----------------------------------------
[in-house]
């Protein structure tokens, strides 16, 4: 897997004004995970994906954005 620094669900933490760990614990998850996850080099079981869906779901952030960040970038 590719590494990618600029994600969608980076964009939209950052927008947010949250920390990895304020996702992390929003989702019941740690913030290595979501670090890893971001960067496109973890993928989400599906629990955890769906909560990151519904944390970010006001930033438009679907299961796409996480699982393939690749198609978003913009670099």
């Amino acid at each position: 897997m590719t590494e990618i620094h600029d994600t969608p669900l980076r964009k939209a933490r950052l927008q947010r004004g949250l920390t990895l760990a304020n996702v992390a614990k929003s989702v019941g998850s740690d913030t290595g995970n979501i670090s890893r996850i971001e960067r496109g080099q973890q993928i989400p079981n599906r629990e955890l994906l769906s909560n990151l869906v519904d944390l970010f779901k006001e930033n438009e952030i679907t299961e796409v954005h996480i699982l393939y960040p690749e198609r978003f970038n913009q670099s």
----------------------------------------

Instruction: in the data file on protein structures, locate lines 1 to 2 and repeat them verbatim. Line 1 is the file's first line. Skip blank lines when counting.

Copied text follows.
[in-house]
């Protein structure tokens, strides 16, 4: 897997004004995970994906954005 620094669900933490760990614990998850996850080099079981869906779901952030960040970038 590719590494990618600029994600969608980076964009939209950052927008947010949250920390990895304020996702992390929003989702019941740690913030290595979501670090890893971001960067496109973890993928989400599906629990955890769906909560990151519904944390970010006001930033438009679907299961796409996480699982393939690749198609978003913009670099």